California bill allowing housing near transportation makes progress

The development came after a similar Senate bill died in committee

California bill allowing housing near transportation makes progress

Proposed legislation in the California State Assembly that seeks to help build 20,000 housing units in the state has made progress.

Assembly Bill 2923, also known as San Francisco Bay Area Rapid Transit District: transit-oriented development, was first introduced in February. The bill would make it easier to zone transit-oriented developments near Bay Area Rapid Transit (BART) stations. Assemblymembers Tim Grayson and David Chiu introduced the bill.

“By connecting affordable mixed housing projects with proximity and accessibility to BART, we are moving the Bay Area to a future with more living units, fewer cars on the road, and a better quality of life for all our residents,” Grayson said when the bill was introduced.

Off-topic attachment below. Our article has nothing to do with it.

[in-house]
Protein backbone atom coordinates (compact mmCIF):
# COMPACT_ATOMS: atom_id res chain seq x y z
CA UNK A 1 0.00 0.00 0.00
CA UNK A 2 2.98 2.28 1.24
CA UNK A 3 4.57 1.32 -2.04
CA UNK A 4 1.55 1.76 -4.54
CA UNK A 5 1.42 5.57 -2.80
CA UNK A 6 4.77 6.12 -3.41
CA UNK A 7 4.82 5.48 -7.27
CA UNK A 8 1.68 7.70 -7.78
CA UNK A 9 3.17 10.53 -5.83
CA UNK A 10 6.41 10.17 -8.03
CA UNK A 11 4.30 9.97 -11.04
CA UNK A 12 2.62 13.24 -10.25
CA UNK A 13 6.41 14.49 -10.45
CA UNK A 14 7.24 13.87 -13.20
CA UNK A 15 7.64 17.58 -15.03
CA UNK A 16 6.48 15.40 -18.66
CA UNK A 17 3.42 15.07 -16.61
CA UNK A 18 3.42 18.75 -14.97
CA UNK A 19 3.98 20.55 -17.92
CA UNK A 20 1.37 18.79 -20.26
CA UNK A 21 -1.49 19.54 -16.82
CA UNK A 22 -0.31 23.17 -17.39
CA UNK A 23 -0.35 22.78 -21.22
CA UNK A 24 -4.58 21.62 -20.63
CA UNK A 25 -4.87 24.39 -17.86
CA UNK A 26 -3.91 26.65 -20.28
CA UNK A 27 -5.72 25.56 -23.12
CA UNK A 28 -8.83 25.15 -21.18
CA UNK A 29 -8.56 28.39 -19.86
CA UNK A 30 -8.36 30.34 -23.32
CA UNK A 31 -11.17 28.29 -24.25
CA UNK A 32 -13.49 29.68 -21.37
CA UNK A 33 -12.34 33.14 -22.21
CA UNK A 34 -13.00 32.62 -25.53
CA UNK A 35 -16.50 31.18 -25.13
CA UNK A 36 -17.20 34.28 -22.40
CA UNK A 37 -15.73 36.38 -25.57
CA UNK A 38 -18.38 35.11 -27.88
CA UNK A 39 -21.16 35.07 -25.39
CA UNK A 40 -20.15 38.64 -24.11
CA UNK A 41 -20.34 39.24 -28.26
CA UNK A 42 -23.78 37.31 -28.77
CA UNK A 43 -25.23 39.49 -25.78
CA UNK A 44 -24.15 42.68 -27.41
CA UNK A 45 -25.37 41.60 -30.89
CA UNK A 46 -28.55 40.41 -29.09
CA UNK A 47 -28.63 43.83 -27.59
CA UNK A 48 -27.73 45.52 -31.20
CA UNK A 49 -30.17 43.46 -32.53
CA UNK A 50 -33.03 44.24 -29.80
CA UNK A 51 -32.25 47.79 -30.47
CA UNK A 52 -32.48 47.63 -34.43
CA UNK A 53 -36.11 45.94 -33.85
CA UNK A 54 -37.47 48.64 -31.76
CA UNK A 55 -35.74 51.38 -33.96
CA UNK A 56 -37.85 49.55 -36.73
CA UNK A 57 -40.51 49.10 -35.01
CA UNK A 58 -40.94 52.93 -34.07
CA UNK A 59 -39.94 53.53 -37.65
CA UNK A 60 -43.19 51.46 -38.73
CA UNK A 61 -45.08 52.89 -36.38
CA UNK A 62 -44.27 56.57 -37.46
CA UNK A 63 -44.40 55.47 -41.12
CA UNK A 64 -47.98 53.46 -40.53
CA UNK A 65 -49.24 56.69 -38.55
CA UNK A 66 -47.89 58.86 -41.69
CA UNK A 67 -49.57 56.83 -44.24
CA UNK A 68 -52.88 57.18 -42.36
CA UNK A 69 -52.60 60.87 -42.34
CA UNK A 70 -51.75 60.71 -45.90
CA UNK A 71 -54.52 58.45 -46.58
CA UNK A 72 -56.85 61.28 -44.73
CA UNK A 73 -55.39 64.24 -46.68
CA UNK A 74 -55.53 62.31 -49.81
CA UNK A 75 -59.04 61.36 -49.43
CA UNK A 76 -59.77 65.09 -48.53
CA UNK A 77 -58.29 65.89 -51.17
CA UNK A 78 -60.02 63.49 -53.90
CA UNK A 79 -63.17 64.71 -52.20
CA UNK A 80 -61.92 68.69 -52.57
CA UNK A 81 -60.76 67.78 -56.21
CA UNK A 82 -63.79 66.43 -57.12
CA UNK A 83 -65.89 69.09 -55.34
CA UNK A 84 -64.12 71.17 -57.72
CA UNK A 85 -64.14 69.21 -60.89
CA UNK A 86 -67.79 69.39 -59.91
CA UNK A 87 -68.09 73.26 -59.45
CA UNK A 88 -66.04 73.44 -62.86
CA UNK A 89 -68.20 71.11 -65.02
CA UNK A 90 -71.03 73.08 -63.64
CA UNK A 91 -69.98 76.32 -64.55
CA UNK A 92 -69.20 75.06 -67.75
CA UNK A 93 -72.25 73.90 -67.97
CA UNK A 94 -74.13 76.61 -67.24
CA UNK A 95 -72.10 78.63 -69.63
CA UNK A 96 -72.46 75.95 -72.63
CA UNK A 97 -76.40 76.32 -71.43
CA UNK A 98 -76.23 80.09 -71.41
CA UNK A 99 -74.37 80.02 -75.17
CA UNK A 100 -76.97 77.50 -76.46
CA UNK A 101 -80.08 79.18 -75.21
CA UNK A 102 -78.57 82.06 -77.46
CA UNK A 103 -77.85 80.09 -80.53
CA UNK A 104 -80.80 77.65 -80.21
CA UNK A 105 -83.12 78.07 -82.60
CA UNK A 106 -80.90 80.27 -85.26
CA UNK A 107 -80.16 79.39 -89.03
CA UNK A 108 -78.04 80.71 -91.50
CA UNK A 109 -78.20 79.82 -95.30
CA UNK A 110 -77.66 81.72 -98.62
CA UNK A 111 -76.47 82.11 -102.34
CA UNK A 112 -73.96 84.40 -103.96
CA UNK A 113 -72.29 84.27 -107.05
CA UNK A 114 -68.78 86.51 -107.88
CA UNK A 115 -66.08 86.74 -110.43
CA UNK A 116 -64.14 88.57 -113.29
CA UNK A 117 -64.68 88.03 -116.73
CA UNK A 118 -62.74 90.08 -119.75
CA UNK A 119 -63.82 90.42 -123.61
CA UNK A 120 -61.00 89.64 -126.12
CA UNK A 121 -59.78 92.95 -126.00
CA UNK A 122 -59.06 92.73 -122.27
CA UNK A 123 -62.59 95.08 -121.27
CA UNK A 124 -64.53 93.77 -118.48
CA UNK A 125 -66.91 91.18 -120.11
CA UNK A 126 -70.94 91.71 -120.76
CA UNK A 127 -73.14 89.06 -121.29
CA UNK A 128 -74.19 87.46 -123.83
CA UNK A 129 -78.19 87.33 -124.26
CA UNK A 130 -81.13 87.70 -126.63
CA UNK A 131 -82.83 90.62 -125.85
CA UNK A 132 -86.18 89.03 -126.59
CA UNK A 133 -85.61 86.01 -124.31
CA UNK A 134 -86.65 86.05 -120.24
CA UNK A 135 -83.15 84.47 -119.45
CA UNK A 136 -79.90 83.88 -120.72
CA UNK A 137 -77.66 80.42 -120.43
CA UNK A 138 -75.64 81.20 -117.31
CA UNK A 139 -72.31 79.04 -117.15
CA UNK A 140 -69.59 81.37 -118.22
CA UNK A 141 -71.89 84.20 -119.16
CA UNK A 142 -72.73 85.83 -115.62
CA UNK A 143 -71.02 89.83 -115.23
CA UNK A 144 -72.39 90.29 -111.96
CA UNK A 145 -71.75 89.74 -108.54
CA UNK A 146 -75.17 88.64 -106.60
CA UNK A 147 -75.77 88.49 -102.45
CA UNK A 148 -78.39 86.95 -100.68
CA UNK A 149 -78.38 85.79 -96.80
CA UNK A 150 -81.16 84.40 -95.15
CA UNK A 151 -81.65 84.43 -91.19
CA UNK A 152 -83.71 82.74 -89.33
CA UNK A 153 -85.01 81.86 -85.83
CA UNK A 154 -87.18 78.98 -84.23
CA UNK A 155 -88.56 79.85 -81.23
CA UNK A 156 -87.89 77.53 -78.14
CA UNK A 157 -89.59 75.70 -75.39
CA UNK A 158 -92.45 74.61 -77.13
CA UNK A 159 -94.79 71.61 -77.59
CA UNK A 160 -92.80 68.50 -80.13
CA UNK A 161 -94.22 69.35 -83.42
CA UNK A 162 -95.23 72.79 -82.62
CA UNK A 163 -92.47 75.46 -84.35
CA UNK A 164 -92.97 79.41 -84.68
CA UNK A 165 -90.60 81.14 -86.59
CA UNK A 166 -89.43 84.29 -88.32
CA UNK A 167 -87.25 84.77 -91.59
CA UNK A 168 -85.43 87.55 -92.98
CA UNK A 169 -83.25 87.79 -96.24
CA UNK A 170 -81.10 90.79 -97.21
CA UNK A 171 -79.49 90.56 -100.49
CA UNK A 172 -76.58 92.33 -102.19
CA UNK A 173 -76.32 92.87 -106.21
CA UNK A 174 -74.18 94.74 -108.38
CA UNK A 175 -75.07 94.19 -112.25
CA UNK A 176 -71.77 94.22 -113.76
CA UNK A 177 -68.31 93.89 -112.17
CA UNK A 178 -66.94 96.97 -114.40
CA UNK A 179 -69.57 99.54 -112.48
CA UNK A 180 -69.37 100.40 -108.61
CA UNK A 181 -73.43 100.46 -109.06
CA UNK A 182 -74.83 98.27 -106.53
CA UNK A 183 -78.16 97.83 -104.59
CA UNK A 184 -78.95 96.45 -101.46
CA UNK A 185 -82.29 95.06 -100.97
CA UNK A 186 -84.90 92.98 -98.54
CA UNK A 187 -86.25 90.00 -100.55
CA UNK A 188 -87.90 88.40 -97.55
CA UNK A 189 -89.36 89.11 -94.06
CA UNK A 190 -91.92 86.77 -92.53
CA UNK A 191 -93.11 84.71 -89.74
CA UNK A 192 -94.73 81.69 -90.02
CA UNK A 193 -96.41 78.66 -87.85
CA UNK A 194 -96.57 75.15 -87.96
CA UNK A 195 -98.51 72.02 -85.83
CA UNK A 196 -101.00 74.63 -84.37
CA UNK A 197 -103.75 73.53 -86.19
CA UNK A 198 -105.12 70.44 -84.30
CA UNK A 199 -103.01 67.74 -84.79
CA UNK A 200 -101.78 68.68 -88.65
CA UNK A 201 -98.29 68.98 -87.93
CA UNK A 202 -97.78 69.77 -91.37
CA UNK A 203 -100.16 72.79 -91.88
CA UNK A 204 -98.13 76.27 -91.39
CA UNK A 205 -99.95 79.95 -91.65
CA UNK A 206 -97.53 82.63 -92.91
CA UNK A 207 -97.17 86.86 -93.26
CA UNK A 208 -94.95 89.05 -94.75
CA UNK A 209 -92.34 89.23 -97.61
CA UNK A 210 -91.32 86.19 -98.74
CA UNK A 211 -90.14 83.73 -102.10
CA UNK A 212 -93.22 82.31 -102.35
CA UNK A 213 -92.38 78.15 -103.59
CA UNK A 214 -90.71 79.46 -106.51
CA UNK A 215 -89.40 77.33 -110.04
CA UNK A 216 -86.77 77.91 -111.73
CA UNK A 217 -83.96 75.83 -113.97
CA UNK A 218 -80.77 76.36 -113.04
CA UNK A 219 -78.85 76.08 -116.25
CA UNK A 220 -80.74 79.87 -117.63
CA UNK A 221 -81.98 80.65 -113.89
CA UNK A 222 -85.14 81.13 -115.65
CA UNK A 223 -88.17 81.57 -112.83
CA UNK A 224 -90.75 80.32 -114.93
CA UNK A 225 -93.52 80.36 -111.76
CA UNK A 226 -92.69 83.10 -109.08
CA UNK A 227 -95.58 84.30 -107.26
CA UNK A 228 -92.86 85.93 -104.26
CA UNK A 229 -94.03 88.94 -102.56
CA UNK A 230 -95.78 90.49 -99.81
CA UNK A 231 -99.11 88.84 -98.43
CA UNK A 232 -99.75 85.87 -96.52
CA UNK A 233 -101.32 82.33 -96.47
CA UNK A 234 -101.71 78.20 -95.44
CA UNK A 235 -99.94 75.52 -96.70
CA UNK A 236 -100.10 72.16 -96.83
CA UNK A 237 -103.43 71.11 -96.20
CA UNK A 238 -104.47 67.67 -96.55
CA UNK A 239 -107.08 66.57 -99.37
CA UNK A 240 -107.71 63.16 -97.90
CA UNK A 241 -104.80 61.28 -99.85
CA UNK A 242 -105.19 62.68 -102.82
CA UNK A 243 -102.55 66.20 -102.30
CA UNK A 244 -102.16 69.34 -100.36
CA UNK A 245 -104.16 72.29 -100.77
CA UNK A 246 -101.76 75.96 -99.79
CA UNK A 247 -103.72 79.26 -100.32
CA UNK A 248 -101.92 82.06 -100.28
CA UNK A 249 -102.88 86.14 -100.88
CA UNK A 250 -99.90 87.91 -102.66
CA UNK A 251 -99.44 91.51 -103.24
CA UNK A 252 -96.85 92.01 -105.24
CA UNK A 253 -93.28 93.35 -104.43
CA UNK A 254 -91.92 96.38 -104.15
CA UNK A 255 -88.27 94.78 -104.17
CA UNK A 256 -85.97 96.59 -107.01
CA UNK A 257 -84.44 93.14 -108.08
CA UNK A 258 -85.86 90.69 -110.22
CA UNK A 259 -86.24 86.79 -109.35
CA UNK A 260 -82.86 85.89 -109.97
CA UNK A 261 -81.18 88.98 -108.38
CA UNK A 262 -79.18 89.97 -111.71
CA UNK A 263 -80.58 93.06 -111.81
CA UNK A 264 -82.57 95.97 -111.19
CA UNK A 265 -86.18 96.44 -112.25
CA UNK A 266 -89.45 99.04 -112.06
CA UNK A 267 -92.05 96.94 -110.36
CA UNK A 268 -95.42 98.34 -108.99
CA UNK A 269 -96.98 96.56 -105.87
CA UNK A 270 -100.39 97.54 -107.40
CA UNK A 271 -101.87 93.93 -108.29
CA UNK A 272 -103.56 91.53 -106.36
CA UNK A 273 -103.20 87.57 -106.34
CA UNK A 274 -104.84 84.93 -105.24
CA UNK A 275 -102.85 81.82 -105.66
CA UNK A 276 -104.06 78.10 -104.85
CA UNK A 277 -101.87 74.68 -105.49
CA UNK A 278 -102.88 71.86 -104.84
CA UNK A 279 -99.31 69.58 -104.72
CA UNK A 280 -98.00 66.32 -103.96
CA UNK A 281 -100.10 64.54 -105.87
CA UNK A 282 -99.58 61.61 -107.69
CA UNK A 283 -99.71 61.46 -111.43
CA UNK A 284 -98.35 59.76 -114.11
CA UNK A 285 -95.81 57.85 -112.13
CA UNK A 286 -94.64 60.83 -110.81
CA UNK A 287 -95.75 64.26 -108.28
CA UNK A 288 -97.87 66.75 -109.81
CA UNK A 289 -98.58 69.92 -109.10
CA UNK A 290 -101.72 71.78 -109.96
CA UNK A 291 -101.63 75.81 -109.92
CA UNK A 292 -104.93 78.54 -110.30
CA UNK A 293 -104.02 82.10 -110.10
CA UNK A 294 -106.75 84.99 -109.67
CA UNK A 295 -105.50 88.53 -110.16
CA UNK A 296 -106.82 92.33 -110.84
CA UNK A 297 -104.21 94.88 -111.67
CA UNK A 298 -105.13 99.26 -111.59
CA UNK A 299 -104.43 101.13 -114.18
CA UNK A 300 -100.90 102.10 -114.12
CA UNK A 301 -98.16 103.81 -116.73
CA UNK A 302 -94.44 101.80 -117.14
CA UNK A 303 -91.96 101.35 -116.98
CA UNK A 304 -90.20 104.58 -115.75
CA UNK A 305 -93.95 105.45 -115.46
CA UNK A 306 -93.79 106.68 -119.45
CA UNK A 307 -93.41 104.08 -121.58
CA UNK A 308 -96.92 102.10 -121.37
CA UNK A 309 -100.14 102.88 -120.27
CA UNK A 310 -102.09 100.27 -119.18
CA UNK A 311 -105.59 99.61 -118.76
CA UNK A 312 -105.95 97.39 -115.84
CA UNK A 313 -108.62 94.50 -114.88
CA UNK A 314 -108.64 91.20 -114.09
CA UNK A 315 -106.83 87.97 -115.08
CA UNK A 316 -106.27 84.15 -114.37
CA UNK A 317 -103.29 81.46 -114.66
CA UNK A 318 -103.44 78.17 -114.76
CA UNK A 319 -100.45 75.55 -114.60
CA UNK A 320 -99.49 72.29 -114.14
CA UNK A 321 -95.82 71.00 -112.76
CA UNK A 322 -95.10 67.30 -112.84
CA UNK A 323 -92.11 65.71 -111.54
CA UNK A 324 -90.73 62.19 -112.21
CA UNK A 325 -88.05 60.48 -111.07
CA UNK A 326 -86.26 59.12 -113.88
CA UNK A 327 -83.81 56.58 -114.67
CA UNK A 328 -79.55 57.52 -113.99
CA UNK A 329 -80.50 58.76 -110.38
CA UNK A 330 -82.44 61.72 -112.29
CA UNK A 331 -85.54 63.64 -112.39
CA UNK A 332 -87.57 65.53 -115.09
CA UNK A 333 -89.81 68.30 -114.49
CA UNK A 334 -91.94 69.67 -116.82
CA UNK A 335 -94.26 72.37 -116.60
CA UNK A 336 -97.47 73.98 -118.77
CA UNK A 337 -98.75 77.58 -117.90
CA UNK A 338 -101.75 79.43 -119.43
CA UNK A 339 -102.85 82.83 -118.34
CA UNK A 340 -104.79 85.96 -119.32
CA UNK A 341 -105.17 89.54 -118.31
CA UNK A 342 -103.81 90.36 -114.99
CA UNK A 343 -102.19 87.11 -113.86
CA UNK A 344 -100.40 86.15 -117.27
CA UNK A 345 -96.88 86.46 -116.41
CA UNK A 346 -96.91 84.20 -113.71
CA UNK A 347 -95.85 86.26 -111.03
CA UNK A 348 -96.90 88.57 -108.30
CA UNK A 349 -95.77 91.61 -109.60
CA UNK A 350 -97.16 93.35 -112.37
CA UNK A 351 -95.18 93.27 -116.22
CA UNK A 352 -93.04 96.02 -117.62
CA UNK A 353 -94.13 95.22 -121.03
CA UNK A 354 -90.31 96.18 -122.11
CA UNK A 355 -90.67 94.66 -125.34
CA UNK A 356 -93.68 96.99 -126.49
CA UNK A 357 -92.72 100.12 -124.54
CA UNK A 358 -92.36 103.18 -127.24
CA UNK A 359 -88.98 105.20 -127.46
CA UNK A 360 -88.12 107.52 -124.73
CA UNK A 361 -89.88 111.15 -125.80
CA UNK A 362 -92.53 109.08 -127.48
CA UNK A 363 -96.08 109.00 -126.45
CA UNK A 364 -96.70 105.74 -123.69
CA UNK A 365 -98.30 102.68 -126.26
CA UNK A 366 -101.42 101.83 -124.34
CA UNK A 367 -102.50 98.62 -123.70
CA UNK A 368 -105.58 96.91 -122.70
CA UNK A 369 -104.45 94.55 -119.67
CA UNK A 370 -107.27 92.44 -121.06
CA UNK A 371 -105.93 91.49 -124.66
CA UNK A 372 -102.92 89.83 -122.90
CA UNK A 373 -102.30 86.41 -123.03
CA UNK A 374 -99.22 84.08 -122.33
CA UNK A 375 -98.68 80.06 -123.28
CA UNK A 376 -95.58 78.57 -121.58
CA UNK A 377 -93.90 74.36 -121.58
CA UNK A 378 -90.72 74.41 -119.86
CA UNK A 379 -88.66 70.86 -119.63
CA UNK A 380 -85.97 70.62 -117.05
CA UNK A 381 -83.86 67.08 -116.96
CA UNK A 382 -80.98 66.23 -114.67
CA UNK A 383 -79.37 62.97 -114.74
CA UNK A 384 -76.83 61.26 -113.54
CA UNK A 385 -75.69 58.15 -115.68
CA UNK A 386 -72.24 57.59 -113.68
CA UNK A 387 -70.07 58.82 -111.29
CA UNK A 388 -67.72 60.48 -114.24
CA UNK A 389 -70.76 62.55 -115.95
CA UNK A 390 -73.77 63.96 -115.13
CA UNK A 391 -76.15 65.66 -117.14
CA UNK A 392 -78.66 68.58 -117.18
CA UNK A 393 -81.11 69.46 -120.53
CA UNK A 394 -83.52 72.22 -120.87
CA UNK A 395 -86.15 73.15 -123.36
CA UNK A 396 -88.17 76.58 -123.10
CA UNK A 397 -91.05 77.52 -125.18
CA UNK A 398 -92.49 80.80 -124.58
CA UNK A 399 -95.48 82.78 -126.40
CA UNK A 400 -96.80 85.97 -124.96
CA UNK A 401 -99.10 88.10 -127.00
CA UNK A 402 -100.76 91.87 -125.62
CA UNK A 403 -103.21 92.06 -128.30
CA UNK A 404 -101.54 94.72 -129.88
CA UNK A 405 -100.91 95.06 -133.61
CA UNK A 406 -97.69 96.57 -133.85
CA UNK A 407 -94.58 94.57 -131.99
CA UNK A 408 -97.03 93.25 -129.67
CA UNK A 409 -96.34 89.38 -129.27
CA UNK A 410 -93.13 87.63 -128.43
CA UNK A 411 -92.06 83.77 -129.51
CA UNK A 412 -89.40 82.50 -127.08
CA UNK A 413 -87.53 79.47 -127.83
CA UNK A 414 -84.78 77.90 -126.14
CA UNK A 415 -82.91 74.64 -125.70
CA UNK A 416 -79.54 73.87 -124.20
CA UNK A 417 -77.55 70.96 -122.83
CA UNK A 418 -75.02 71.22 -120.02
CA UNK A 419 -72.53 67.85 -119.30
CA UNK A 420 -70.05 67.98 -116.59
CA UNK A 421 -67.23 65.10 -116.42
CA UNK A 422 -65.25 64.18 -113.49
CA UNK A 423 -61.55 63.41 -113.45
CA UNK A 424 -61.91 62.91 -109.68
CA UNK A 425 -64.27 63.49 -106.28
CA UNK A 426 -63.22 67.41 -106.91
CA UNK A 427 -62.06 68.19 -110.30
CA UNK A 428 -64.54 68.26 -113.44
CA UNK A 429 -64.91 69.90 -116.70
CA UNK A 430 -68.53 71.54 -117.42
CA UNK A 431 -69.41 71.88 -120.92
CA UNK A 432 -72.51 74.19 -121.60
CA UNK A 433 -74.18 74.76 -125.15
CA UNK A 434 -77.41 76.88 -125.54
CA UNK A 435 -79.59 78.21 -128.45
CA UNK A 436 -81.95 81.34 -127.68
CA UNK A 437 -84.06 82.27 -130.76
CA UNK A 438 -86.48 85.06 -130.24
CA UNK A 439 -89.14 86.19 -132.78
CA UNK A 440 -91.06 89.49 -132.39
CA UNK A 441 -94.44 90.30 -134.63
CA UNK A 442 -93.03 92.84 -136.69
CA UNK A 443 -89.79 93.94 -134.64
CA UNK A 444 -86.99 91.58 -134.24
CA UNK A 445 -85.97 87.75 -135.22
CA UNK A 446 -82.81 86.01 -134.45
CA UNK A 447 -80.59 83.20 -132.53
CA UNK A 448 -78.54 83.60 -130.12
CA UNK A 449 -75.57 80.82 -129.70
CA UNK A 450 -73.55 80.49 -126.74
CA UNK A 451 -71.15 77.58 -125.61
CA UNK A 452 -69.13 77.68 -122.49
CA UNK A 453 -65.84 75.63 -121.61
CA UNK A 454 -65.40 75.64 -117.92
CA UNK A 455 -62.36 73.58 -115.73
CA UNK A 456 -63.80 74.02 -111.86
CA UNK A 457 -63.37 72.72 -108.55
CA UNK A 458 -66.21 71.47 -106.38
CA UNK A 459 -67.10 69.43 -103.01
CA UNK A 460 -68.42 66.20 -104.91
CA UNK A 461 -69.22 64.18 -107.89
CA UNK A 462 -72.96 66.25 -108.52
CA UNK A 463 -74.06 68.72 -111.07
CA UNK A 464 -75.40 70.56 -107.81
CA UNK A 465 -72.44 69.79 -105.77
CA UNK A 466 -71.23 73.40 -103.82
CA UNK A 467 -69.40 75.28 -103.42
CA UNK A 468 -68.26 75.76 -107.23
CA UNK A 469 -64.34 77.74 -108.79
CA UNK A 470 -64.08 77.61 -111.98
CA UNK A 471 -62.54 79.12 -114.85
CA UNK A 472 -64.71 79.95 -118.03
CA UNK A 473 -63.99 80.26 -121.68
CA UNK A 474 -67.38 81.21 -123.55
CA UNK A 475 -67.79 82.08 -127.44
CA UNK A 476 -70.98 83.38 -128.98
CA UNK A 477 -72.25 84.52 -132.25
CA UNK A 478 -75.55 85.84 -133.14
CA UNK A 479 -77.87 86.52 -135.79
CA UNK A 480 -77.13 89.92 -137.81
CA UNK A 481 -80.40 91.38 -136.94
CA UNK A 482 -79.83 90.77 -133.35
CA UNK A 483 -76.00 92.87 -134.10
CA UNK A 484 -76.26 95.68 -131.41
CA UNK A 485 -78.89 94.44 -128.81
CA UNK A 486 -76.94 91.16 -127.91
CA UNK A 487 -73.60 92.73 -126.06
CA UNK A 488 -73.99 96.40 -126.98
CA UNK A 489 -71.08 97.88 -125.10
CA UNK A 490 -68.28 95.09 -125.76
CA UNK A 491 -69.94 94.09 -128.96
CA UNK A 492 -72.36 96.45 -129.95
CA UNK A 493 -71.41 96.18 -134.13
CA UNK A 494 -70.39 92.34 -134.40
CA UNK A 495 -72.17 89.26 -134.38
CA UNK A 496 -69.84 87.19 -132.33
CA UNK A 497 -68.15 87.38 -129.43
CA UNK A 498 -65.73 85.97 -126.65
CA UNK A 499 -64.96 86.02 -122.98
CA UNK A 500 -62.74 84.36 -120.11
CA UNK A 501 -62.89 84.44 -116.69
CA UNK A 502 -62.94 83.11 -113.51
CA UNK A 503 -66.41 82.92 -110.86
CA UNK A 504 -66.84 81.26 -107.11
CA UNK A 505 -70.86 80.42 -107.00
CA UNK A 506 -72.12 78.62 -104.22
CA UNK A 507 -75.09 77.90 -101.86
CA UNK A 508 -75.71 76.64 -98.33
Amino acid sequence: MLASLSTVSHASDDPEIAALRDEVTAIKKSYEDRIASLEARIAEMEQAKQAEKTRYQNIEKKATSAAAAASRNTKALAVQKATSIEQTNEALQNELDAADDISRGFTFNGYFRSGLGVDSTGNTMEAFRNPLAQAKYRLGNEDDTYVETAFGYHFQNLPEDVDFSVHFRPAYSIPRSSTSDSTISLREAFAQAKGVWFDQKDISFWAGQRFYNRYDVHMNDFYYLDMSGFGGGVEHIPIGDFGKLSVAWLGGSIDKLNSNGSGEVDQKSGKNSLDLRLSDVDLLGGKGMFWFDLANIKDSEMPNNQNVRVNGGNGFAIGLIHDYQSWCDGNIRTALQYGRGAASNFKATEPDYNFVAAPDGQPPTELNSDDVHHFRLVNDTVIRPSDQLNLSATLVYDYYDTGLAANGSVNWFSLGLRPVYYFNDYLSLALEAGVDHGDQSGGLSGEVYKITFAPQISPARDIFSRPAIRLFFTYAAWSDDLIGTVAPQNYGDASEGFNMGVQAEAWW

Now, after the co-authors amended the bill, AB 2923 has made progress in committee.

“Our bill to encourage transit-oriented development near BART stations just received key support from the Assembly Local Government Committee,” Chiu tweeted. He thanked Non-Profit Housing Association of Northern California and the State Building and Construction Trades Council of California for their work on the bill.

The bill has been referred to the Assembly’s Committee on Natural Resources.

If passed, AB 2923 would add provisions to the Public Utilities Code that would require the BART board to adopt transit-oriented development zoning standards “that establish minimum local zoning requirements for BART-owned land that is located on contiguous parcels larger than 0.25 acres, within one-half mile of an existing or planned BART station entrance.”

The bill’s progress follows the failure of proposed legislation in the California Senate that would have mandated denser and taller zoning near public transit in the state.